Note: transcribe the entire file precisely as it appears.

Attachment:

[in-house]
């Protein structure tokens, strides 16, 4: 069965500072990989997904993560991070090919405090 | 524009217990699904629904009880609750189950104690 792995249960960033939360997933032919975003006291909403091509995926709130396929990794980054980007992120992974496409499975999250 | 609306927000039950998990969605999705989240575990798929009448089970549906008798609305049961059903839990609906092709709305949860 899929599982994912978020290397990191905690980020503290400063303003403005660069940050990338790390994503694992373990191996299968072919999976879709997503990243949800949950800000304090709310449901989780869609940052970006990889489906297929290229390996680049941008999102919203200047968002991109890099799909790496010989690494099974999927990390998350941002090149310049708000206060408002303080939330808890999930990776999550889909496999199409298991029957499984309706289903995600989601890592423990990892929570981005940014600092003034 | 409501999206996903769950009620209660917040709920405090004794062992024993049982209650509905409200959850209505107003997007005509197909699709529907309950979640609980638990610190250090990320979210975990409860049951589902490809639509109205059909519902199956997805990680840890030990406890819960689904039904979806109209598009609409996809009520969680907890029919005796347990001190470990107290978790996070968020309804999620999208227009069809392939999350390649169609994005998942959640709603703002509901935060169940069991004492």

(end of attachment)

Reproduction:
[in-house]
């Protein structure tokens, strides 16, 4: 069965500072990989997904993560991070090919405090 | 524009217990699904629904009880609750189950104690 792995249960960033939360997933032919975003006291909403091509995926709130396929990794980054980007992120992974496409499975999250 | 609306927000039950998990969605999705989240575990798929009448089970549906008798609305049961059903839990609906092709709305949860 899929599982994912978020290397990191905690980020503290400063303003403005660069940050990338790390994503694992373990191996299968072919999976879709997503990243949800949950800000304090709310449901989780869609940052970006990889489906297929290229390996680049941008999102919203200047968002991109890099799909790496010989690494099974999927990390998350941002090149310049708000206060408002303080939330808890999930990776999550889909496999199409298991029957499984309706289903995600989601890592423990990892929570981005940014600092003034 | 409501999206996903769950009620209660917040709920405090004794062992024993049982209650509905409200959850209505107003997007005509197909699709529907309950979640609980638990610190250090990320979210975990409860049951589902490809639509109205059909519902199956997805990680840890030990406890819960689904039904979806109209598009609409996809009520969680907890029919005796347990001190470990107290978790996070968020309804999620999208227009069809392939999350390649169609994005998942959640709603703002509901935060169940069991004492």